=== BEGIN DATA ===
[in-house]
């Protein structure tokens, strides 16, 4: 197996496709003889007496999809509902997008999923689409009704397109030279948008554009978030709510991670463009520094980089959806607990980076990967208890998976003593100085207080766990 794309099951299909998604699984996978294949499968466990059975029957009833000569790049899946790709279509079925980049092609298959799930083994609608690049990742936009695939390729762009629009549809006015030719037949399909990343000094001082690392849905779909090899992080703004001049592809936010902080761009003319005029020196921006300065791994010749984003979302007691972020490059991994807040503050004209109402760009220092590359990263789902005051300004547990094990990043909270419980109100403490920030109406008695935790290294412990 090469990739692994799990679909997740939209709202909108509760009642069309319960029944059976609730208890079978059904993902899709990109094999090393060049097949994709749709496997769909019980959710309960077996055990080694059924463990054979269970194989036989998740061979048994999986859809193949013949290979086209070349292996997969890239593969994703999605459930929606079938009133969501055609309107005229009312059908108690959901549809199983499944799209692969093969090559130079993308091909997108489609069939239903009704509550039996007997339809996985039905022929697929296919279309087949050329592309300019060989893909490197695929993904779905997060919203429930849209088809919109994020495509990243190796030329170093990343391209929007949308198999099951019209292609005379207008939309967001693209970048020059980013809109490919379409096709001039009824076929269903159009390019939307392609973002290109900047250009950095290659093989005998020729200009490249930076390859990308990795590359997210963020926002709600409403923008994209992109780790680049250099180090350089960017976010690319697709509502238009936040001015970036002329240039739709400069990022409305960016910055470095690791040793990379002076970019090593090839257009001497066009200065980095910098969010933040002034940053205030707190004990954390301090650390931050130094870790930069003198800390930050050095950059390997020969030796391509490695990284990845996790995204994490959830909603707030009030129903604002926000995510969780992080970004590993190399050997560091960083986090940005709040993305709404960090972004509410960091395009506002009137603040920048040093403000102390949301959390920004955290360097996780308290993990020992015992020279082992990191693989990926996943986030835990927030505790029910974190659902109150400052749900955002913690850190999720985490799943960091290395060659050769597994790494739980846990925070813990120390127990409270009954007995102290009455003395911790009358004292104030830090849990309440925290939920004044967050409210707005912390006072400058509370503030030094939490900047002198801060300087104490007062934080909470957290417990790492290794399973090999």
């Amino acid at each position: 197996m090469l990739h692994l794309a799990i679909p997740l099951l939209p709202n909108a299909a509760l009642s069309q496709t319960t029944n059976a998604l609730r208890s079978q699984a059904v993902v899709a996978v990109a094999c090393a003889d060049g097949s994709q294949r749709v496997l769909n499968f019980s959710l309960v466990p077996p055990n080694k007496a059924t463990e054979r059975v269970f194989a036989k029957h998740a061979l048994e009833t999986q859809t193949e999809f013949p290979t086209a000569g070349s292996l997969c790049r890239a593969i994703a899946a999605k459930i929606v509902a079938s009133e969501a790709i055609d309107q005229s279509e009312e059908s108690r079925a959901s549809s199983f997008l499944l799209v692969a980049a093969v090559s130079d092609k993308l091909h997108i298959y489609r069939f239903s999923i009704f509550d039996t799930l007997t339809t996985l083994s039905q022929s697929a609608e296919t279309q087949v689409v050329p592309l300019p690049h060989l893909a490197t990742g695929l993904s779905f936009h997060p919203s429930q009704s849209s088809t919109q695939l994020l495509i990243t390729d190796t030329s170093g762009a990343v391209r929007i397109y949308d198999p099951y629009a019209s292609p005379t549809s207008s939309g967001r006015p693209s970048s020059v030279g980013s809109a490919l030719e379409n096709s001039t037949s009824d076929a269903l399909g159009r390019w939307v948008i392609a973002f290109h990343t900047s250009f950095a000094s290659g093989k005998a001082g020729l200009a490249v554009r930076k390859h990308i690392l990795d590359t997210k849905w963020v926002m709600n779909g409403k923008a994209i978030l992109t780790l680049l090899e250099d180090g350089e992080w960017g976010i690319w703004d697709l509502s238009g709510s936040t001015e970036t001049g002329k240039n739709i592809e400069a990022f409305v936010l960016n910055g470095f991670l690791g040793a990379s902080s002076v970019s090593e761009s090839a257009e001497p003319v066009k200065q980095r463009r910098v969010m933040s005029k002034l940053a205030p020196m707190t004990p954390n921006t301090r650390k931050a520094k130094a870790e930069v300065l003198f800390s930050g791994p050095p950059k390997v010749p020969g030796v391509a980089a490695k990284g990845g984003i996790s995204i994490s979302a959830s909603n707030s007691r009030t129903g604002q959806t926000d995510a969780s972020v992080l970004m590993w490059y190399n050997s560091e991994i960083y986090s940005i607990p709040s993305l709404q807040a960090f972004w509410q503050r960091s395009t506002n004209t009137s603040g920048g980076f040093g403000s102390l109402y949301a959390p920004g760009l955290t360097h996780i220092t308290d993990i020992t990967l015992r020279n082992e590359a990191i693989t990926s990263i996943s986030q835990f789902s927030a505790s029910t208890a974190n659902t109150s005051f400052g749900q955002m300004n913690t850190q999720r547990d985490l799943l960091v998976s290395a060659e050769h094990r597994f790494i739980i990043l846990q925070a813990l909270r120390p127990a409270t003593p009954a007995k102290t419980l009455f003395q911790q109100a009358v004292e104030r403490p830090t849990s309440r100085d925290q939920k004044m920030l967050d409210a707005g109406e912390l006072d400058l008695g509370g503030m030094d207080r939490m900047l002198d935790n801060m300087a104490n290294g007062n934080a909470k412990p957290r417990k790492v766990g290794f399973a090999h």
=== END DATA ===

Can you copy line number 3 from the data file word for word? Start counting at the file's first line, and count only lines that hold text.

């Amino acid at each position: 197996m090469l990739h692994l794309a799990i679909p997740l099951l939209p709202n909108a299909a509760l009642s069309q496709t319960t029944n059976a998604l609730r208890s079978q699984a059904v993902v899709a996978v990109a094999c090393a003889d060049g097949s994709q294949r749709v496997l769909n499968f019980s959710l309960v466990p077996p055990n080694k007496a059924t463990e054979r059975v269970f194989a036989k029957h998740a061979l048994e009833t999986q859809t193949e999809f013949p290979t086209a000569g070349s292996l997969c790049r890239a593969i994703a899946a999605k459930i929606v509902a079938s009133e969501a790709i055609d309107q005229s279509e009312e059908s108690r079925a959901s549809s199983f997008l499944l799209v692969a980049a093969v090559s130079d092609k993308l091909h997108i298959y489609r069939f239903s999923i009704f509550d039996t799930l007997t339809t996985l083994s039905q022929s697929a609608e296919t279309q087949v689409v050329p592309l300019p690049h060989l893909a490197t990742g695929l993904s779905f936009h997060p919203s429930q009704s849209s088809t919109q695939l994020l495509i990243t390729d190796t030329s170093g762009a990343v391209r929007i397109y949308d198999p099951y629009a019209s292609p005379t549809s207008s939309g967001r006015p693209s970048s020059v030279g980013s809109a490919l030719e379409n096709s001039t037949s009824d076929a269903l399909g159009r390019w939307v948008i392609a973002f290109h990343t900047s250009f950095a000094s290659g093989k005998a001082g020729l200009a490249v554009r930076k390859h990308i690392l990795d590359t997210k849905w963020v926002m709600n779909g409403k923008a994209i978030l992109t780790l680049l090899e250099d180090g350089e992080w960017g976010i690319w703004d697709l509502s238009g709510s936040t001015e970036t001049g002329k240039n739709i592809e400069a990022f409305v936010l960016n910055g470095f991670l690791g040793a990379s902080s002076v970019s090593e761009s090839a257009e001497p003319v066009k200065q980095r463009r910098v969010m933040s005029k002034l940053a205030p020196m707190t004990p954390n921006t301090r650390k931050a520094k130094a870790e930069v300065l003198f800390s930050g791994p050095p950059k390997v010749p020969g030796v391509a980089a490695k990284g990845g984003i996790s995204i994490s979302a959830s909603n707030s007691r009030t129903g604002q959806t926000d995510a969780s972020v992080l970004m590993w490059y190399n050997s560091e991994i960083y986090s940005i607990p709040s993305l709404q807040a960090f972004w509410q503050r960091s395009t506002n004209t009137s603040g920048g980076f040093g403000s102390l109402y949301a959390p920004g760009l955290t360097h996780i220092t308290d993990i020992t990967l015992r020279n082992e590359a990191i693989t990926s990263i996943s986030q835990f789902s927030a505790s029910t208890a974190n659902t109150s005051f400052g749900q955002m300004n913690t850190q999720r547990d985490l799943l960091v998976s290395a060659e050769h094990r597994f790494i739980i990043l846990q925070a813990l909270r120390p127990a409270t003593p009954a007995k102290t419980l009455f003395q911790q109100a009358v004292e104030r403490p830090t849990s309440r100085d925290q939920k004044m920030l967050d409210a707005g109406e912390l006072d400058l008695g509370g503030m030094d207080r939490m900047l002198d935790n801060m300087a104490n290294g007062n934080a909470k412990p957290r417990k790492v766990g290794f399973a090999h």